Kenya hear me now?

Posted on: January 12, 2012

I’m in Africa for work… it’s not as hard as everyone thinks. Five star hotels, getting driven around, a daily per-diem that is completely unspendable, and drinks at the pool nightly. Yup, not hard.

I* love* it here. I love the heat, the crowds, the traffic, the bad driving, the near-death misses, the utter chaos all the time, the kids who yell “How are you??” and then giggle cause that’s the only English they know… I love it all. I would move in heart-beat if I could. I should’ve moved years ago and I let that chance slip by, but I have been lucky enough to keep traveling here.

The work I’m doing is different this time – instead of sitting in the headquarters office, usually air-conditioned and with electricity, this time we’re traveling to the clinics. And that means seeing the poverty and the sadness up-close. We were at a clinic in Tanzania that hadn’t used their generators in a few weeks because they were running low on fuel. We showed up with our laptops to do some chart reviews and capture data, and they ran the generators for us… I felt like such an asshole. We told them not to, but they insisted because we were guests. Foreign guests from America, who deserved electricity more than the patients.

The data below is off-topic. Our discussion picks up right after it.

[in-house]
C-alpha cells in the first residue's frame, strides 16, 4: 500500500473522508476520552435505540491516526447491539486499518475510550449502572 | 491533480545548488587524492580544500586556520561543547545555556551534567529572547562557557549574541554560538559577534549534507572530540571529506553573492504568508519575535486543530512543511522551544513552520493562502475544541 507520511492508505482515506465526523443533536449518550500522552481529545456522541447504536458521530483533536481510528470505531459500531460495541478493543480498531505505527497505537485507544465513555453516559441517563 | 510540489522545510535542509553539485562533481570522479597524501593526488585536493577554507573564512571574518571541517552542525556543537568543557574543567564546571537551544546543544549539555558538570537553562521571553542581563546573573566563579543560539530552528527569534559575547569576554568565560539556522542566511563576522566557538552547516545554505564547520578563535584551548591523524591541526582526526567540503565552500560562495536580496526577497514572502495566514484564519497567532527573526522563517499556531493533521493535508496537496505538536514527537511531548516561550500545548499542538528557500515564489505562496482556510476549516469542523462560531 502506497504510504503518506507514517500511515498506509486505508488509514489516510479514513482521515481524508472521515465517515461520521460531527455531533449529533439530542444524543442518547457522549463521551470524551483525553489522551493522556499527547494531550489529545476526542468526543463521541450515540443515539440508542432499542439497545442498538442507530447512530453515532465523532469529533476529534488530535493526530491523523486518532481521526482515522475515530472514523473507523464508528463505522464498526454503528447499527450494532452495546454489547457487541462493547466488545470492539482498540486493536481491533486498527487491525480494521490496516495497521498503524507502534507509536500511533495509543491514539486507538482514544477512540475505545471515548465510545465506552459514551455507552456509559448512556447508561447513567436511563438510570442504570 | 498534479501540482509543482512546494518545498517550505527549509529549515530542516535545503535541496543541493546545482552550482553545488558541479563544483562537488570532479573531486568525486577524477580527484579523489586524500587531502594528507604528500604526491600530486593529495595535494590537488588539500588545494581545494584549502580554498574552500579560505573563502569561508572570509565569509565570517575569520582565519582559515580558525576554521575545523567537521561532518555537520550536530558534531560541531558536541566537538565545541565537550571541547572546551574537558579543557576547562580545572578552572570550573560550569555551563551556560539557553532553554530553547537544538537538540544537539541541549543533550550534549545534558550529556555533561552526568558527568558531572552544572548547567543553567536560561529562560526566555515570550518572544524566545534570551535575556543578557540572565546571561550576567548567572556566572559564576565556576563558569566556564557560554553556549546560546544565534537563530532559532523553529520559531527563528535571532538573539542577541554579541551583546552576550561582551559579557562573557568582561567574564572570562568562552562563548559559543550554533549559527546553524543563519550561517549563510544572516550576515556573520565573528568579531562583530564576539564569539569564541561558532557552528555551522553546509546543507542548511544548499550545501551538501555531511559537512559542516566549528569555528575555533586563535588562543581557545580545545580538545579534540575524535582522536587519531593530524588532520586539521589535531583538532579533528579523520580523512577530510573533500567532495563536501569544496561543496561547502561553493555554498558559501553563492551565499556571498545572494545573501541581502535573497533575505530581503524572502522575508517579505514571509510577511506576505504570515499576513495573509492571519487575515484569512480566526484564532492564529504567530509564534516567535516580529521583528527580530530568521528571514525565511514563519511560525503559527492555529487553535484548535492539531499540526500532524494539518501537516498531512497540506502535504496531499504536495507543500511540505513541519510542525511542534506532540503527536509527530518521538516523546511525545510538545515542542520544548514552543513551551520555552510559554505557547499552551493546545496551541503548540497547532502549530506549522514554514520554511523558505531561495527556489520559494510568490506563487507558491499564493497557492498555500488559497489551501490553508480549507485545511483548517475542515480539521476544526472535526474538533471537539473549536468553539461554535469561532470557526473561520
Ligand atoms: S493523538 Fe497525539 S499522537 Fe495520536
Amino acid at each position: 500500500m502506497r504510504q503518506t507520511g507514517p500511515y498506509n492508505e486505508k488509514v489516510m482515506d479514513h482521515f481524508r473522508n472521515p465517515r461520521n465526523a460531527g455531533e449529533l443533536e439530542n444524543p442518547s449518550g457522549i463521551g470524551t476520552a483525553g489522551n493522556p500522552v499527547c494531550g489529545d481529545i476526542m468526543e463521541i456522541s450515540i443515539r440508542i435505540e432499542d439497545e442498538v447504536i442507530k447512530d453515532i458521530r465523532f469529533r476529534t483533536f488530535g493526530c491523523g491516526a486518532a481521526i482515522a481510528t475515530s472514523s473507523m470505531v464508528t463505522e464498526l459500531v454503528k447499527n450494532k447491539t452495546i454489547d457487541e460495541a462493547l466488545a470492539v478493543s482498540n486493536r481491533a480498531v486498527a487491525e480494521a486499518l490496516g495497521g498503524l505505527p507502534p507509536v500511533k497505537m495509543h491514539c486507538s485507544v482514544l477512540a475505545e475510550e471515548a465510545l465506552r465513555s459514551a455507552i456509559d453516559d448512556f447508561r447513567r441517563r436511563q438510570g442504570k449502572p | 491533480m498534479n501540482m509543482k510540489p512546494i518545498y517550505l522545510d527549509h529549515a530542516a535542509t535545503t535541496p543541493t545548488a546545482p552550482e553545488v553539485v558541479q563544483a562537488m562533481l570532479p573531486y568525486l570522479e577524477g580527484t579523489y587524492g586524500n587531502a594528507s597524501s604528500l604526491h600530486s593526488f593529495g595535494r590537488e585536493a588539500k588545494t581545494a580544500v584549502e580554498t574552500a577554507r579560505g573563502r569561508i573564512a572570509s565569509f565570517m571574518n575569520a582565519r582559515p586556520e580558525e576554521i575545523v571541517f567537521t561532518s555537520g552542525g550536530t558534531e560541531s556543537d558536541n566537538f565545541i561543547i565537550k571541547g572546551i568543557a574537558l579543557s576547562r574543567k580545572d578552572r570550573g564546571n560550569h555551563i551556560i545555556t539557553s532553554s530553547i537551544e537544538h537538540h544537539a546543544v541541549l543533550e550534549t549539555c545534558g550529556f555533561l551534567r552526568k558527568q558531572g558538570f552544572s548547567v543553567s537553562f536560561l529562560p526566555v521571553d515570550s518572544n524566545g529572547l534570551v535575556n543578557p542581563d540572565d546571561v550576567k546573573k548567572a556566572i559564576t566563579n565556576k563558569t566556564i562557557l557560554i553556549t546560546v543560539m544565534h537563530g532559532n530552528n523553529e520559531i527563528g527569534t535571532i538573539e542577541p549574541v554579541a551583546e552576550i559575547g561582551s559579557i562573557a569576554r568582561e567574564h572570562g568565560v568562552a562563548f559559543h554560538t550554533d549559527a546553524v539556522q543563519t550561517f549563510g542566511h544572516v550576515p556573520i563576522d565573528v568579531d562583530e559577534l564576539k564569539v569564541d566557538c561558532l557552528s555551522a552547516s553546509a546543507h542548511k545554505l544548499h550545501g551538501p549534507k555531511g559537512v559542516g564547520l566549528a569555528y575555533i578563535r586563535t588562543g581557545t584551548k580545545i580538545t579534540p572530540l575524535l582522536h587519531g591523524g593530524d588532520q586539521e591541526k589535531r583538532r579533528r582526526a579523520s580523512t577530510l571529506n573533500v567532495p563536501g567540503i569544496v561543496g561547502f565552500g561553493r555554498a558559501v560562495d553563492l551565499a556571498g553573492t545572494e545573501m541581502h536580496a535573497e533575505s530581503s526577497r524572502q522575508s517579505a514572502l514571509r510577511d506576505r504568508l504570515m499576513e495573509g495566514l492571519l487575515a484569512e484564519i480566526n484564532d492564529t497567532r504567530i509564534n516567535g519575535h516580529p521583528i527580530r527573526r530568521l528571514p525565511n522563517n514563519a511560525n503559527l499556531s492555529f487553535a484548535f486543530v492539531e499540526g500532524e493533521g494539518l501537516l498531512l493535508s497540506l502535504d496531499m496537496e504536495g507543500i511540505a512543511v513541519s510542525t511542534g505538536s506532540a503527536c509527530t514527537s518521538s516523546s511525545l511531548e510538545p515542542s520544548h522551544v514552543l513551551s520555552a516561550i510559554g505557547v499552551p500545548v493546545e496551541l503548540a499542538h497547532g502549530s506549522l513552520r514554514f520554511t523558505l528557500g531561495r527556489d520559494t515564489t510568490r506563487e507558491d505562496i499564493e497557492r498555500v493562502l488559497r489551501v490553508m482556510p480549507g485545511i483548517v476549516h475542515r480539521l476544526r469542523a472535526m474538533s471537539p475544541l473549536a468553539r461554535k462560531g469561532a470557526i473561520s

In both Kenya and Tanzania, we’ve met with the HIV+ staff… and it’s awesome how healthy they are, and happy. They have all said how much they’ve appreciated this project and how it’s given them confidence to be happy and disclose their status and how their CD4 counts are higher than they’ve ever been. I almost cried when they talked about how much this study has given them personally in terms of being healthier and having safer pregnancies and how they can live the life they want to live without fear. I can’t take any credit for that – I came into this project at the end, but it’s been awesome to see how they thrive, and it’s been a great reminder of  exactly why public health is so important and why we do the work we do.





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